Suroor saddles three winners as Godolphin dominates second Carnival meeting

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Desert Fire, ridden by Hector Crouch, wins the Al Rashidiya Group 2 race during the second meeting of the Dubai World Cup Carnival on Friday. Courtesy: ERA

Gulf Today, Staff Reporter

Team Godolphin were expected to clean up on week two of the Dubai World Cup Carnival and they did in style, winning five of the seven races on a classy night’s action at the Meydan Racecourse on Friday.

Not surprisingly, four wins came on the turf and were headed by a sweep of the twin Group 2 feature races, the 1800m Al Rashidiya with Desert Fire and the 1400m Al Fahidi Fort courtesy Naval Crown.

Desert Fire was trained by eight-time Carnival champion Saeed Bin Suroor, who would go on to complete a three-timer, while Naval Crown raced out of Epsom Derby and Melbourne Cup-winning handler Charlie Appleby’s desert stables in Marmoom.

It was left to Emirati handler Salem Bin Ghadayer and reigning UAE champion trainer Doug Watson to jostle for a share of the Carnival spotlight, which they did with aplomb, the former taking the 1400m UAE 2000 Guineas Trial Presented by Al Furjan By Azizi with the hugely impressive Rawy and Watson quite expectedly picking up the 1200m Dubawi Stakes presented by Riviera by Azizi with in-form sprinter, Al Tariq.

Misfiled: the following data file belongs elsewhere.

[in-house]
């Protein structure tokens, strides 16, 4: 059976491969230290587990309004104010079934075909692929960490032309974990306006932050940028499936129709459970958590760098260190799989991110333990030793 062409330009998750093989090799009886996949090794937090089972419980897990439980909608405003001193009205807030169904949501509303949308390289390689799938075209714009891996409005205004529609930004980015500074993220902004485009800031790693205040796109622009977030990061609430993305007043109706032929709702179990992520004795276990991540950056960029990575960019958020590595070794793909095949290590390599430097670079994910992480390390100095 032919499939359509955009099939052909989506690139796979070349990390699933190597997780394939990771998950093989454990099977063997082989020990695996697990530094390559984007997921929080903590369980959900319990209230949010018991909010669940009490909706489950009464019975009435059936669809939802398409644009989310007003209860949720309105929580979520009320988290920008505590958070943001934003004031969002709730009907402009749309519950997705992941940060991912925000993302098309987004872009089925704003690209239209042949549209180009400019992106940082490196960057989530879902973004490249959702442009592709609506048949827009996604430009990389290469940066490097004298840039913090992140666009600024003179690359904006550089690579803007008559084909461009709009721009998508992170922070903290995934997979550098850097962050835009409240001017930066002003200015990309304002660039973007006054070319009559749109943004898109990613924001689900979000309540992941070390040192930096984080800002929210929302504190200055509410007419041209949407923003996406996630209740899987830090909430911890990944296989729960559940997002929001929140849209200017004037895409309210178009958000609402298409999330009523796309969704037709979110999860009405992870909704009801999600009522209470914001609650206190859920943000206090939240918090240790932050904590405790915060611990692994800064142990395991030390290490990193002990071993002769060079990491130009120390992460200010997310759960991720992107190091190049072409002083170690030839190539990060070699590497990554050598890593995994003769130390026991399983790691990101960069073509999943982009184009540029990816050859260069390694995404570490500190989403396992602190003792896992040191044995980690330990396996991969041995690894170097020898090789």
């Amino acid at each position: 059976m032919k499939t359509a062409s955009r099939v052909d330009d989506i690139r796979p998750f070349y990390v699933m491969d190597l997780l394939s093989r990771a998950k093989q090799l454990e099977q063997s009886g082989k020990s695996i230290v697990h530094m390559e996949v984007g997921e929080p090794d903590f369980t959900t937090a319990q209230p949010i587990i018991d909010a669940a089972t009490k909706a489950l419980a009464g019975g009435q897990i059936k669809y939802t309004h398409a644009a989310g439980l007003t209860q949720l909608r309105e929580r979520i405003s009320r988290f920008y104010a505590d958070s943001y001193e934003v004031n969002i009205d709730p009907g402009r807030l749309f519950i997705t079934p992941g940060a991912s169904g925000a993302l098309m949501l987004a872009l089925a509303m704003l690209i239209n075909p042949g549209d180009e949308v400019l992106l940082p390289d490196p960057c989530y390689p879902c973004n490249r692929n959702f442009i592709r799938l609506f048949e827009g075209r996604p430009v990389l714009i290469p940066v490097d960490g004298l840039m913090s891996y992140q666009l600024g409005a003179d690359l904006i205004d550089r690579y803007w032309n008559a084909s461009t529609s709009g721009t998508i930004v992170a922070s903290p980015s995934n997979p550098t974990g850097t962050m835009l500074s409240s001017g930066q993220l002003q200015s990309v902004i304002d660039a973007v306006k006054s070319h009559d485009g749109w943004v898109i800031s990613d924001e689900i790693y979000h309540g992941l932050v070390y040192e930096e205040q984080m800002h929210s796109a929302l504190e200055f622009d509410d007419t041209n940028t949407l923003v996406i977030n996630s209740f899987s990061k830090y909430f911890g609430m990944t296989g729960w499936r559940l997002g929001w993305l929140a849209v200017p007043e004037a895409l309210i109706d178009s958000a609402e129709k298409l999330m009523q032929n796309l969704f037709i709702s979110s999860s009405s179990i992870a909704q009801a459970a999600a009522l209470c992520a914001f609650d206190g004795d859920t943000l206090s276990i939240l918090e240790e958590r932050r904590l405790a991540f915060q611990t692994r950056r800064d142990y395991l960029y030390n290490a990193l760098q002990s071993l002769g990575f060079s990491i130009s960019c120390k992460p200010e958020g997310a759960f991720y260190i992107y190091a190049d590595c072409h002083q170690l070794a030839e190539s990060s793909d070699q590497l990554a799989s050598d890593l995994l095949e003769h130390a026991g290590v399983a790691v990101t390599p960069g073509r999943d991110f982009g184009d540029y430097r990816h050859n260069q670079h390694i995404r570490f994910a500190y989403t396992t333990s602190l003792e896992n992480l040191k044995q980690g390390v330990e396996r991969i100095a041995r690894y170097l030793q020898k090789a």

Earlier, in the evening, Appleby got proceedings off to a positive start when he sent out international favorite Silent Speech to secure a two-length victory in the Dubai Trophy Presented by Creek Views by Azizi over six furlongs before his Godolphin team-mate, Suroor unearthed an exciting talent in the form of Island Falcon, a gritty length and a half winner ver fancied New Kingdom in the first running of the 1800m Jumeirah Derby Trial presented by Park Avenue by Azizi.

While Godolphin runners may have ruled supreme it was Ghadayer’s American acquisition Rawy who conceivably delivered the performance of the day when outclassing his six rivals to win the UAE 2000 Guineas Trial in breathtaking fashion.

Rawy broke well under French ace Mickael Barzalona and quickly assumed control of the contest.

At no point did he look like relenting, pulling clear at the 500-metre mark before excelling himself to cross the line two lengths clear of Uruguay’s last-outing Meydan scorer, Quality Boone.

 

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